2 tablespoons butter, melted
2 cups light cream

Cut corn from the cob (or thaw the frozen corn). Beat eggs
vigorously, then stir in corn and a mixture of flour, salt, and
white pepper. Add butter and cream. Pour into a buttered 1 1/2
quart baking dish or casserole, place in a pan of hot water,
and bake in a preheated 325 degree oven for 1 hour or until a
knife tested in center comes out dry.  Serves 6 to 8

"The Turkey should be cooped up and fed some time before
Christmas. Three days before it is slaughtered, it should have
an English walnut forced down its throat three times a day, and
a glass of sherry once a day.  The meat will be deliciously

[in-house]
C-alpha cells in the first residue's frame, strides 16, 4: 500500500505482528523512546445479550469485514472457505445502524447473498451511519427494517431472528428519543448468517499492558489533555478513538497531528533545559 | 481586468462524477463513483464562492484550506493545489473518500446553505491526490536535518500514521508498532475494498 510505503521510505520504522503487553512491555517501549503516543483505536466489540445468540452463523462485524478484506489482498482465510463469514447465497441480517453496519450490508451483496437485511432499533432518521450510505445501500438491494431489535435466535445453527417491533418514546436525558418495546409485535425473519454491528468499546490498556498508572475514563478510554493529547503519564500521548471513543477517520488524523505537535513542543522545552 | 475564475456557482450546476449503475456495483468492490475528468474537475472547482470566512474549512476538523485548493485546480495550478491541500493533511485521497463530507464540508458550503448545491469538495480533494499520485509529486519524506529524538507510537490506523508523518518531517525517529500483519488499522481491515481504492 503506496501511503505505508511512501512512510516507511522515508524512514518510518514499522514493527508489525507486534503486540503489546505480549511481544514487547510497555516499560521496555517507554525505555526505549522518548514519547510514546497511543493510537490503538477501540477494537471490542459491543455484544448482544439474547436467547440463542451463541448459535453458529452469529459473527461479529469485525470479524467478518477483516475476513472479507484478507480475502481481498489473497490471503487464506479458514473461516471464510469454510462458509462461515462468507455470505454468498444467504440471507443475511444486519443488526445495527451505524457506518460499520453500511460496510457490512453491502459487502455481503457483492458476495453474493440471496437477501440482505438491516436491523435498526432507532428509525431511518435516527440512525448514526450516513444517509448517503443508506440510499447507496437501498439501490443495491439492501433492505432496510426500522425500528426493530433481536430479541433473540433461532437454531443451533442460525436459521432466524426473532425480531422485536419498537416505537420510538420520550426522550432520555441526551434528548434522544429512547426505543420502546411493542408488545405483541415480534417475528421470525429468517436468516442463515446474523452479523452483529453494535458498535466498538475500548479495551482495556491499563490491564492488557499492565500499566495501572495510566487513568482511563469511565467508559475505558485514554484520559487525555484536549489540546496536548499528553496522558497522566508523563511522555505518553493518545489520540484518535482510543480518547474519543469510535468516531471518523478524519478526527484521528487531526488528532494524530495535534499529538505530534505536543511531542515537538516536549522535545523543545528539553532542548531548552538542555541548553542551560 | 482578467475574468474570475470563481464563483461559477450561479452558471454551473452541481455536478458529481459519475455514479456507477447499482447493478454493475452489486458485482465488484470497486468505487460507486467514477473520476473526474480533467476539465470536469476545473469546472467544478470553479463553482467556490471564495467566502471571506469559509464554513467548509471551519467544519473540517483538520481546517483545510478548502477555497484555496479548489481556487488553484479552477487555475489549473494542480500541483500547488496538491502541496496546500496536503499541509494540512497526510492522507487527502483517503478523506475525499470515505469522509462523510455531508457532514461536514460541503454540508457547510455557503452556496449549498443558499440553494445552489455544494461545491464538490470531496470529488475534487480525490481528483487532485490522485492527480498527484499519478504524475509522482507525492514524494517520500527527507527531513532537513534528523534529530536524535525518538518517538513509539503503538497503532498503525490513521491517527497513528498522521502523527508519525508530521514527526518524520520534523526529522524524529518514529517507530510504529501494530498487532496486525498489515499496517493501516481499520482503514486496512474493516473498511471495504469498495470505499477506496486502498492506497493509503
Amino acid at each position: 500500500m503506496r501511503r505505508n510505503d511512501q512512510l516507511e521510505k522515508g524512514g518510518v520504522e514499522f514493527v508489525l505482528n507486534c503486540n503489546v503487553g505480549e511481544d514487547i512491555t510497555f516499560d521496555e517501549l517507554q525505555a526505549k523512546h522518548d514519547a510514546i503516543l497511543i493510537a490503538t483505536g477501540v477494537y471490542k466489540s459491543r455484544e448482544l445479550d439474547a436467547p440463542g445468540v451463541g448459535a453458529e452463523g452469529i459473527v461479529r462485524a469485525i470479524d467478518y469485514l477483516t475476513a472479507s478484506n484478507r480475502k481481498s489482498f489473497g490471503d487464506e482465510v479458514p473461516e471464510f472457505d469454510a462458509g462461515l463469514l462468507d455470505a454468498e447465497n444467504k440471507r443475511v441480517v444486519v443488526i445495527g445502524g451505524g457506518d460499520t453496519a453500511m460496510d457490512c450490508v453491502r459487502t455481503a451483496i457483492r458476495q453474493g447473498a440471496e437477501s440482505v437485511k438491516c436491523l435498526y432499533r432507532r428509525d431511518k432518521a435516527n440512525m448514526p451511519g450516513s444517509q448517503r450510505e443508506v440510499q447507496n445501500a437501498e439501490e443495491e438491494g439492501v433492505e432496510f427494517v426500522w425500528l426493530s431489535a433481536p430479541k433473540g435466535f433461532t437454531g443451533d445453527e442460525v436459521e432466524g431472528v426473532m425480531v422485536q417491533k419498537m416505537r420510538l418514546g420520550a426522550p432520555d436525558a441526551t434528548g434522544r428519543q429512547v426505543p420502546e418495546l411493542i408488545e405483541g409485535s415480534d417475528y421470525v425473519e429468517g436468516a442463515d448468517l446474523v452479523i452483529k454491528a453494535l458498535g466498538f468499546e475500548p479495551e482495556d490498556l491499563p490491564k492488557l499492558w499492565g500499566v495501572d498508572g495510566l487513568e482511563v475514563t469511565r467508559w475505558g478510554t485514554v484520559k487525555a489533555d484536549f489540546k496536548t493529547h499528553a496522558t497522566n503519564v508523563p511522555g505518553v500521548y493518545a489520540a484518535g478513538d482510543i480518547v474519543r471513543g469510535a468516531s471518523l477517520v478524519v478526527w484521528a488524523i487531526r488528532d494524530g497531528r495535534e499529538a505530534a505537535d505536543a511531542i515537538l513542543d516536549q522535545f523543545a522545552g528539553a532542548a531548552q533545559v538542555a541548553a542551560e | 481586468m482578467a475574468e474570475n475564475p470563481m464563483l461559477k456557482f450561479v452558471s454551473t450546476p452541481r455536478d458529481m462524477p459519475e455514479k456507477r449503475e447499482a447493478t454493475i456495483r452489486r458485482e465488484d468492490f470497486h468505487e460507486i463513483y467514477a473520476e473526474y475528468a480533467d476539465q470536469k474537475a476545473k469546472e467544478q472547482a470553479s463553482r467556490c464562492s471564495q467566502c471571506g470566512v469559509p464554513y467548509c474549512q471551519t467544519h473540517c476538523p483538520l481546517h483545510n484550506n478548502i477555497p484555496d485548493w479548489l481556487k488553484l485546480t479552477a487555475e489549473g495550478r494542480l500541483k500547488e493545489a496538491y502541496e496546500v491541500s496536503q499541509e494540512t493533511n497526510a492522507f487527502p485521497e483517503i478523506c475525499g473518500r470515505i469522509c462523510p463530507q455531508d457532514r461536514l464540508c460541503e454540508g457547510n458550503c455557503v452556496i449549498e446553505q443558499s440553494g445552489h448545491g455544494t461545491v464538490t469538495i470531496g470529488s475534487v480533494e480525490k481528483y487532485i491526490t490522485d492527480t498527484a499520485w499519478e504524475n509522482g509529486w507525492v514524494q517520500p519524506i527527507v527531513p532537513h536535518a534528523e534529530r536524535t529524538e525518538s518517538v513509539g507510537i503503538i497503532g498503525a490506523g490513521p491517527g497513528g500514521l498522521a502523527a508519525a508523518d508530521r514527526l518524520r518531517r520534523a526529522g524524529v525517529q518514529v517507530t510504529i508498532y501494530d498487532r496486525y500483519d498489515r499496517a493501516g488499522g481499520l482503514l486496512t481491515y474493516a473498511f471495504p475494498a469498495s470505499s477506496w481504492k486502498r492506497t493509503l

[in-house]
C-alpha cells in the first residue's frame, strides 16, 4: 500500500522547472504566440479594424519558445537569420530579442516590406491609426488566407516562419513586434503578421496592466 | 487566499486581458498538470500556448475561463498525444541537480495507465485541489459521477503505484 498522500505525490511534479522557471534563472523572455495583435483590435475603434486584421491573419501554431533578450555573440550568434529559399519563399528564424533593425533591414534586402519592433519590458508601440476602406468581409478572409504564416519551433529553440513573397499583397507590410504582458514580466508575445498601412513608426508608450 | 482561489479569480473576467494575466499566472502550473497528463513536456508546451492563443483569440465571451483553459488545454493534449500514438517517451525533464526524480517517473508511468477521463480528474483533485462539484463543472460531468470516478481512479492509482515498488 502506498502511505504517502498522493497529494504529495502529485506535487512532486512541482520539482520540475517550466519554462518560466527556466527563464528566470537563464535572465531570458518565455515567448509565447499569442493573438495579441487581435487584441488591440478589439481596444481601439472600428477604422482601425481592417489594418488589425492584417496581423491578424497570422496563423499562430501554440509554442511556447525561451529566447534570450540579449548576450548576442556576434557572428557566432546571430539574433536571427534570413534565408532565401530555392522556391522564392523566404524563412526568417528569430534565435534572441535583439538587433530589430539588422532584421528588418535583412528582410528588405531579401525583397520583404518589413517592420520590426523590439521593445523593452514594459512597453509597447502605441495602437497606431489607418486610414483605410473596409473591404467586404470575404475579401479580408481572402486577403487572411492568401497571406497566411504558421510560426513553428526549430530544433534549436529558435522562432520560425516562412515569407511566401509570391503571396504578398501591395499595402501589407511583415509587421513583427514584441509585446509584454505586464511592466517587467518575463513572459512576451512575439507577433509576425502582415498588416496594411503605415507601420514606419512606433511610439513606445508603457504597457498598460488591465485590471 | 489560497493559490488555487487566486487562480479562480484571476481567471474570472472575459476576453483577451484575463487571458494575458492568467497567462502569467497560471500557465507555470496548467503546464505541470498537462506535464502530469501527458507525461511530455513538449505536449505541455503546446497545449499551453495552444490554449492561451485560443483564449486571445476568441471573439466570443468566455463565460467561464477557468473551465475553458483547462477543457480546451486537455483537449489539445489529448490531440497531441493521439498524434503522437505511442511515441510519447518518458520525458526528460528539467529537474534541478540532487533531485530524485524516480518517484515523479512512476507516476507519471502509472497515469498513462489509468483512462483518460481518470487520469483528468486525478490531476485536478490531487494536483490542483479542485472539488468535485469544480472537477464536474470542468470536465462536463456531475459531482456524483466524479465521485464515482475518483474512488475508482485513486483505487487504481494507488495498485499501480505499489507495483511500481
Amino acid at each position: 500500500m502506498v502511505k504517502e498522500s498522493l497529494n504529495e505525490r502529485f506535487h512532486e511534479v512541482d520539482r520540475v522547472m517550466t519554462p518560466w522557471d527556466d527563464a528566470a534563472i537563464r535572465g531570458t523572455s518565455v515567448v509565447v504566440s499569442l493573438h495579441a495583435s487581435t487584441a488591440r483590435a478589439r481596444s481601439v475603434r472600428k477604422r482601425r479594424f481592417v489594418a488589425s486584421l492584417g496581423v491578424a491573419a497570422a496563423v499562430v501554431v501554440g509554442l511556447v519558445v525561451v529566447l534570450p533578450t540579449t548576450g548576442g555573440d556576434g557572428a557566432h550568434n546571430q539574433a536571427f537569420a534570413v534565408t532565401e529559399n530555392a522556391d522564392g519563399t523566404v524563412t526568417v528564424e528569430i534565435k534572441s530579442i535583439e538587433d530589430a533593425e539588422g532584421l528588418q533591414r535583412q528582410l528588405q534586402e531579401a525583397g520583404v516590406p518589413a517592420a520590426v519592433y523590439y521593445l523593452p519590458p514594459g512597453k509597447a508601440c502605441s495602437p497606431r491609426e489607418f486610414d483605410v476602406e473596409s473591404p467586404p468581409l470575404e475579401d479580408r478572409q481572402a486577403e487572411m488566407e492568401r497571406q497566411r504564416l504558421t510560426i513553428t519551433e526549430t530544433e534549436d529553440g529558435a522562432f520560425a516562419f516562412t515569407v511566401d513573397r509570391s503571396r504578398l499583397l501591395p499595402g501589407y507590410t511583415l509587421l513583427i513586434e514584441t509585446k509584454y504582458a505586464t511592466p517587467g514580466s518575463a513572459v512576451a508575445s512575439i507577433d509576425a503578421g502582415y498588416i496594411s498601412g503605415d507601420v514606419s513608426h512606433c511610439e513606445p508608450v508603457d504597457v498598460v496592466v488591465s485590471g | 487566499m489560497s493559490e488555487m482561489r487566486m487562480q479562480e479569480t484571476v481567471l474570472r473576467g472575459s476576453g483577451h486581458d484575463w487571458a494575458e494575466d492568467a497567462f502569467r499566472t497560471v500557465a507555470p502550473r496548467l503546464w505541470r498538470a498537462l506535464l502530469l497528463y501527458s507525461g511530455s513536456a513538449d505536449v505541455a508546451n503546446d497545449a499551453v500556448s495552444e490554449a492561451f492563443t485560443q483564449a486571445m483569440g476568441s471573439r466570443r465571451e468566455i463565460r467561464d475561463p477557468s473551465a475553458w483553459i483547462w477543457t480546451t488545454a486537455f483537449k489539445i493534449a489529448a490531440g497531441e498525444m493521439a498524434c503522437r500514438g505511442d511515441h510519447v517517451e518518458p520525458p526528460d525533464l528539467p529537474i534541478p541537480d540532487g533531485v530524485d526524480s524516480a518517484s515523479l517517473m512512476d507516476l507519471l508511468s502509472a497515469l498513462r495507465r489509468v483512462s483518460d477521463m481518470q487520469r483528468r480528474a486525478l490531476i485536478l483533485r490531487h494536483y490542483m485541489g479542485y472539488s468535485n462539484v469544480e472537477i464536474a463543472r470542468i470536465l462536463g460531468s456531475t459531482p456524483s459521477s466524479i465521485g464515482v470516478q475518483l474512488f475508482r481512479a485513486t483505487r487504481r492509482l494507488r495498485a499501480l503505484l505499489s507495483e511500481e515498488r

tender, and have a fine nutty flavor."
Mrs. Stephen J. Field,
Statesmen's Dishes and How to Cook Them, 1890.

When the Spaniards conquered Mexico, they found domesticated
turkeys. These birds were introduced to Europe. Later English
colonists brought these domesticated turkeys back to North
America. All of our domestic turkeys are descendants of these
domesticated Mexican turkeys from Europe.

Don’t for get to check David Jenkins,
he features some of my articles and recipes in addition to some
GREAT content from chefs around the world.

Turkey Trot, Parkersburg, West Virginia

NOV 22-24
Food & Feasts of Colonial Virginia, Williamsburg, VA

NOV 23
Fish House Parade; Aitkin, Minnesota (parade of ice fish houses)
Japan: Labor Thanksgiving Day

NOV 23-24
World's Championship Duck Calling Contest; Stuttgart, Arkansas
NOV 25
Swine Time; Climax, Georgia. 

NOV 26
Switzerland: Onion Market (Zibelemarit). Heaps of onions.       
"A good meal soothes the soul as it regenerates the body. From
the abundance of it flows a benign benevolence. A good and